Author's Note- Hello again! This fic is a random oneshot that sprung entirely from my eccentricity of gazing and squealing with delight at the glorious sunset. Somehow, my folks don't appreciate this very much and always say, "It's just the sunset" which annoys me to no end … I mean, think of one day without the sunset … and then, WHAM! It struck me out of the blue as (to put it in Ron's words) "the mental sort of thing Dumbledore would say!" and since I am a MMAD shipper …
Well, enjoy and don't forget to drop a line with your comments cause they make me squeal with delight as well, lol!
Disclaimers- Everything that you recognize doesn't belong to me … if it had, it would have been my name printed on the cover of the HP books, sigh.
By Nymph of the Night
"Minerva, quick, come here!"
Professor Minerva McGonagall was sitting in front of her essay-littered desk with a harassed expression on her face that suggested unnecessary disturbances were not welcome and would most certainly not be tolerated. One hand upon her creased forehead, habitually raking through her raven black hair and the other tightly grasped around a long, olive-hued quill, she stared down dumbly at the twenty-inch, sixth-year essay on 'Complex Aspects of Human Transfiguration' before her. Evidently, the student in question had either sustained extensive brain injuries or had been sound asleep throughout her long-suffering explanations on this more complex and elegant realm of Transfiguration, for apart for her name scribbled indecipherably on the top and the title, there seemed to be no other word, with a hint of fact worth reading on the entire twenty inches of parchment. For one thing, she had never asked for a twenty-inch thesis, only eighteen inches, for this greatly reduced the amount of tripe she had to endure daily, an occupational hazard for a Hogwarts professor.
She twiddled her quill noncommittally and for the sake of passing time, once more dipped it into a nearby red-inkpot, redundantly contemplating the grade this unfortunate pupil of hers deserved – unfortunate, because she was most certainly going to receive a highly unpleasant sermon on the baloney that she had sent in as her assignment, courtesy of Professor McGonagall. She considered a 'Troll' and then decided against it; the girl seemed to posses substantial powers of imagination considering she had written a twenty-inch essay without being acquainted with a single fact on the said topic. However, this rubbish definitely did not deserve 'Dreadful'. Minerva wondered if what the girl would make of her if she inscribed a 'Trollful'; she was having a difficult time trying to decide what grade was to be awarded to the recipient. In a fit of indecision, she neatly marked at the top, 'Meet me after class' and flung the ill-fated essay aside, pulling up another long sheet from under the pile of pending correspondences before her and praying that it would make more sense than the last.'Human Transfiguration involves transfiguring various aspects of the human body …' it began sagely in untidy, cramped, scrawny letters that always took a toll on her fiery temper.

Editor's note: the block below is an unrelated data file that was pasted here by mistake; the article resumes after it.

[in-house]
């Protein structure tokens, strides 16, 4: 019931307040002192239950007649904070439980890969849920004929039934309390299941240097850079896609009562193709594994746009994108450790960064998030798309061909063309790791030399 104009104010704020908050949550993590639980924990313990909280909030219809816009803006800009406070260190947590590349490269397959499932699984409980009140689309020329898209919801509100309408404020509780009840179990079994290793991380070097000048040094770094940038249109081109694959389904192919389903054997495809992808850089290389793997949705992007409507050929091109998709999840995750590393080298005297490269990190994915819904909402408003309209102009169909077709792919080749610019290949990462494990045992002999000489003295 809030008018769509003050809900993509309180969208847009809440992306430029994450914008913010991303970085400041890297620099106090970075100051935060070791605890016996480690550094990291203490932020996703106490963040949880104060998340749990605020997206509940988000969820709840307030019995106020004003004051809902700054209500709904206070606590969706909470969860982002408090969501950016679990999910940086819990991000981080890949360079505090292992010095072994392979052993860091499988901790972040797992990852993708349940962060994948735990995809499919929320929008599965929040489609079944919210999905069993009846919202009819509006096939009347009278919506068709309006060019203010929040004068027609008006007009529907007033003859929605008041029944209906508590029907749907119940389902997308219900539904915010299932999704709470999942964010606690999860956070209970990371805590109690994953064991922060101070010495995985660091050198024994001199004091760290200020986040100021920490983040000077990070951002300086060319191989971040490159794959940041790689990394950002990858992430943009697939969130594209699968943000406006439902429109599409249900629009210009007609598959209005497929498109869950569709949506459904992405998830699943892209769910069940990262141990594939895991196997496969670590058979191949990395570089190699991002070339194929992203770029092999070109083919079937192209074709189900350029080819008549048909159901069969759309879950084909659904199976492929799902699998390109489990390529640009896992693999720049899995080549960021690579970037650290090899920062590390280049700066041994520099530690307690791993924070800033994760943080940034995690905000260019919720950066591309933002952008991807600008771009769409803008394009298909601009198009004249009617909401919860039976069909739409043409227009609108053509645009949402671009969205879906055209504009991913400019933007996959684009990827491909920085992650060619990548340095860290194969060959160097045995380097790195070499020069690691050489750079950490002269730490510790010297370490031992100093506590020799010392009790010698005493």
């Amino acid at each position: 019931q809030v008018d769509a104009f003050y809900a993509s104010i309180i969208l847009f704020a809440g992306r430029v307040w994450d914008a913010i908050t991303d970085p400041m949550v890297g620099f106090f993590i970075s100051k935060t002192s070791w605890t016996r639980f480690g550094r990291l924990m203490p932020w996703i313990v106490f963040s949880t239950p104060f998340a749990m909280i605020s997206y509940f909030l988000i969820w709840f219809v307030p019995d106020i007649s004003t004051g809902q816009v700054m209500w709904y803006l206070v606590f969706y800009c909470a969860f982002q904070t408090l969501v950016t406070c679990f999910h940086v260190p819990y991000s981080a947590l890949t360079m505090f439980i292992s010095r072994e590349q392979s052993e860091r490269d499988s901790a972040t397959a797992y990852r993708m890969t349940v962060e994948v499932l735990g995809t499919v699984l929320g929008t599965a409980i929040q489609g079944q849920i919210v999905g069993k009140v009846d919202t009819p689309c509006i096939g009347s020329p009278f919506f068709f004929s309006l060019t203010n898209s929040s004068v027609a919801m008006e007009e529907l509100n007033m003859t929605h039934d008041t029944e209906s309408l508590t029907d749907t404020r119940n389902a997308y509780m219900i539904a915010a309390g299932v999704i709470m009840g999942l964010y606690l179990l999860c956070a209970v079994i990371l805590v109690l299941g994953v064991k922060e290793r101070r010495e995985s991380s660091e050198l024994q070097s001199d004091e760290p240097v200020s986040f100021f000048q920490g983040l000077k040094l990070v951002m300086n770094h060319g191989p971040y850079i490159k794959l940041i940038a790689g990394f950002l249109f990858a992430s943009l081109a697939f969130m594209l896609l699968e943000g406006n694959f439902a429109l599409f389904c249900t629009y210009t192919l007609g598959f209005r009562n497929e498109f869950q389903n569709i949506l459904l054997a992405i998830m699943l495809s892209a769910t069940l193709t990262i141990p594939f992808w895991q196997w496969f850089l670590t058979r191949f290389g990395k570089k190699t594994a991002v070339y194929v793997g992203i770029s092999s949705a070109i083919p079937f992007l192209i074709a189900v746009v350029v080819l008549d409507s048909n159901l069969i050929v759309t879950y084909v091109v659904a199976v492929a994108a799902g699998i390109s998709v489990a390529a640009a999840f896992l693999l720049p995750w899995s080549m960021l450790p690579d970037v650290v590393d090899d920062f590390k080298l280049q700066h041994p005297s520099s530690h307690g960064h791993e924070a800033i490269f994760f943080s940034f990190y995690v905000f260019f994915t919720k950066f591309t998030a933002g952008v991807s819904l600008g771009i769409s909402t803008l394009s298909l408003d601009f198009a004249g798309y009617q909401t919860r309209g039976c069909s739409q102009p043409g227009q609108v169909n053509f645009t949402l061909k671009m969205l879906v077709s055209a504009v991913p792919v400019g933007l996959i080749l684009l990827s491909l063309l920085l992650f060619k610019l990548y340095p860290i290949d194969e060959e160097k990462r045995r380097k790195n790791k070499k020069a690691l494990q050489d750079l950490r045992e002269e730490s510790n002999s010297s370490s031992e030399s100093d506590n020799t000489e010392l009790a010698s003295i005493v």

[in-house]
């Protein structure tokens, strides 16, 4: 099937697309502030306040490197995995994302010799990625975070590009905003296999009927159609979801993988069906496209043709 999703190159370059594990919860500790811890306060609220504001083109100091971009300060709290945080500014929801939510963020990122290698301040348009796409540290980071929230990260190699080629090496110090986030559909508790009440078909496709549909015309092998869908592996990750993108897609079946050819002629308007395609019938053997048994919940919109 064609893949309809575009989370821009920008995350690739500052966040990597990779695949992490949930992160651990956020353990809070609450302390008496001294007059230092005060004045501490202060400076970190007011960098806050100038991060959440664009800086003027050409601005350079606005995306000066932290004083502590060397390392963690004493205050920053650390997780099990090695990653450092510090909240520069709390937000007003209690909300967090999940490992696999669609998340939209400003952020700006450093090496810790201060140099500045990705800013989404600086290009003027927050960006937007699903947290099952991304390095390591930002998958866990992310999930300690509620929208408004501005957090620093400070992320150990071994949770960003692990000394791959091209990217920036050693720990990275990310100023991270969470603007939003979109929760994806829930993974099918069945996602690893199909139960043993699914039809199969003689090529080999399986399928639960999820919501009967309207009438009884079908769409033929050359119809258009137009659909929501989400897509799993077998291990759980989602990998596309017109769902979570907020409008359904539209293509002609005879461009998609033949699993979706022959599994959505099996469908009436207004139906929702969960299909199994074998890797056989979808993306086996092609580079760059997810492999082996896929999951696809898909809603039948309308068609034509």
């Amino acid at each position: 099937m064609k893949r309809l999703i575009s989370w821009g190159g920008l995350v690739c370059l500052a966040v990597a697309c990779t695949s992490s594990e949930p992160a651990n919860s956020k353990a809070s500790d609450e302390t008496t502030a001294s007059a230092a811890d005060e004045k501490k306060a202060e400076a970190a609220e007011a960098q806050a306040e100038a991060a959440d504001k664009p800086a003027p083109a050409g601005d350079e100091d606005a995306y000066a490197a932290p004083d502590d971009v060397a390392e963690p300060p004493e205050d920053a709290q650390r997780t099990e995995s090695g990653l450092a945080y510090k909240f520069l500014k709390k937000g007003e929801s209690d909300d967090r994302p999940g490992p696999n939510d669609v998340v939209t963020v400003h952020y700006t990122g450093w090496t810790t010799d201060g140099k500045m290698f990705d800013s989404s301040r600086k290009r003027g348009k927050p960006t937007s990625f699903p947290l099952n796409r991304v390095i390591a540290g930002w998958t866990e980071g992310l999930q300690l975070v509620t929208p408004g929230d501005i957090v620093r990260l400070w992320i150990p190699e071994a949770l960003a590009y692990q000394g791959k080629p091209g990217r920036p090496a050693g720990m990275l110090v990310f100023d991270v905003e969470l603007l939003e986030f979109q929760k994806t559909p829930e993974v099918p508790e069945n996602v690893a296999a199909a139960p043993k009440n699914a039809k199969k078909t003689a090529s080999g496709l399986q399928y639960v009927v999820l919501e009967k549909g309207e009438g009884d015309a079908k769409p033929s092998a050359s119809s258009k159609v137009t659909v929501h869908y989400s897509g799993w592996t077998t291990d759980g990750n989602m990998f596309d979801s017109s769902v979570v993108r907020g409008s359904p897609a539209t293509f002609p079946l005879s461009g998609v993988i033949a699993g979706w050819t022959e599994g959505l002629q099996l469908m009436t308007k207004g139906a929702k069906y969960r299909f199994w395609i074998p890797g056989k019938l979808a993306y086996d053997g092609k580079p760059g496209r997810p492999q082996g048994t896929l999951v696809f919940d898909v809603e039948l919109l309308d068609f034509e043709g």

She snorted in shocked disbelief. Was she so incompetent a teacher that three-quarters of an hour of lecturing was insufficient to help her students grasp the basics of human Transfiguration enough to write a sensible dissertation? She would have to refine her technique somehow, to ensure that her lessons got through their surprisingly thick skulls; she did not recollect having so much difficulty in Transfiguration when she had been in her sixth year … perhaps, as she often pointed out to the man himself… Dumbledore was just a better teacher …
Speaking of Dumbledore, the man was starting to get on her of-late, highly irritable nerves now, constantly striving to engage her in some pointless discussion on why sherbet lemons stuck together in pairs (his decidedly-inane justification being that perhaps they were a married couple), where his long-lost, horribly-yellow, banana printed socks would be (and how they must be missing playing with his friendly toes) or what could be the possible reason for Binns refusing to resign after his recent demise, indifferent to the torture he had caused students even during his long life (to which Minerva had sarcastically suggested that perhaps he was secretly in love with Madam Pince).